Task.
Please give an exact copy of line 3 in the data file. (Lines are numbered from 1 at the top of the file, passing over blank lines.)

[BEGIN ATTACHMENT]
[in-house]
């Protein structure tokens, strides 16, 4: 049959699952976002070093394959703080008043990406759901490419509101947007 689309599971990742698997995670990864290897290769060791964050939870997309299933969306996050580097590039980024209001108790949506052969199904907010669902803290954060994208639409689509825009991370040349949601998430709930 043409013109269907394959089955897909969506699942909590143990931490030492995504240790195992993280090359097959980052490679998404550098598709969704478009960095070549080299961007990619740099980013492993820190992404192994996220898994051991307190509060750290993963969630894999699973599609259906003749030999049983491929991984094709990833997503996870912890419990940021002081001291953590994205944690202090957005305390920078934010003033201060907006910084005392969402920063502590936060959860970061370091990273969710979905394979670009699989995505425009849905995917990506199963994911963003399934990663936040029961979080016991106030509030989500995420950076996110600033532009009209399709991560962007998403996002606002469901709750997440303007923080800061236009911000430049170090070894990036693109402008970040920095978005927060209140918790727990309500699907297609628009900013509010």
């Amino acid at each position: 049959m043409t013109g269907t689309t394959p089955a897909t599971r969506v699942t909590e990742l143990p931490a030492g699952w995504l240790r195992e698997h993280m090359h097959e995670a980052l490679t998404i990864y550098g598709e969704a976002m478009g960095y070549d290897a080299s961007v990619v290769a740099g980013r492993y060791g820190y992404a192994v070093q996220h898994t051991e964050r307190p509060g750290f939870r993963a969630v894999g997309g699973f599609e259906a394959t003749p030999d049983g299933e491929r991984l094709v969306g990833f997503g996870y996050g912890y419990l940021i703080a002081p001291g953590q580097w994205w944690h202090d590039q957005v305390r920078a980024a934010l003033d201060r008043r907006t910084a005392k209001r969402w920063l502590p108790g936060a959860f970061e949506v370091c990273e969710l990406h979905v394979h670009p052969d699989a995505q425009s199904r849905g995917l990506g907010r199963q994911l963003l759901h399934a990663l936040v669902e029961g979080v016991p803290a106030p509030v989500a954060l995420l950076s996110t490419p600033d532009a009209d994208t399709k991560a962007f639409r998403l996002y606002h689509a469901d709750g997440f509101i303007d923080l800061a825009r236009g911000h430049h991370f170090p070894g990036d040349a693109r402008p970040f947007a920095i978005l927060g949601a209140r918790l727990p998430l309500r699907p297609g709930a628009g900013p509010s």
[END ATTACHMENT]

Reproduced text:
């Amino acid at each position: 049959m043409t013109g269907t689309t394959p089955a897909t599971r969506v699942t909590e990742l143990p931490a030492g699952w995504l240790r195992e698997h993280m090359h097959e995670a980052l490679t998404i990864y550098g598709e969704a976002m478009g960095y070549d290897a080299s961007v990619v290769a740099g980013r492993y060791g820190y992404a192994v070093q996220h898994t051991e964050r307190p509060g750290f939870r993963a969630v894999g997309g699973f599609e259906a394959t003749p030999d049983g299933e491929r991984l094709v969306g990833f997503g996870y996050g912890y419990l940021i703080a002081p001291g953590q580097w994205w944690h202090d590039q957005v305390r920078a980024a934010l003033d201060r008043r907006t910084a005392k209001r969402w920063l502590p108790g936060a959860f970061e949506v370091c990273e969710l990406h979905v394979h670009p052969d699989a995505q425009s199904r849905g995917l990506g907010r199963q994911l963003l759901h399934a990663l936040v669902e029961g979080v016991p803290a106030p509030v989500a954060l995420l950076s996110t490419p600033d532009a009209d994208t399709k991560a962007f639409r998403l996002y606002h689509a469901d709750g997440f509101i303007d923080l800061a825009r236009g911000h430049h991370f170090p070894g990036d040349a693109r402008p970040f947007a920095i978005l927060g949601a209140r918790l727990p998430l309500r699907p297609g709930a628009g900013p509010s």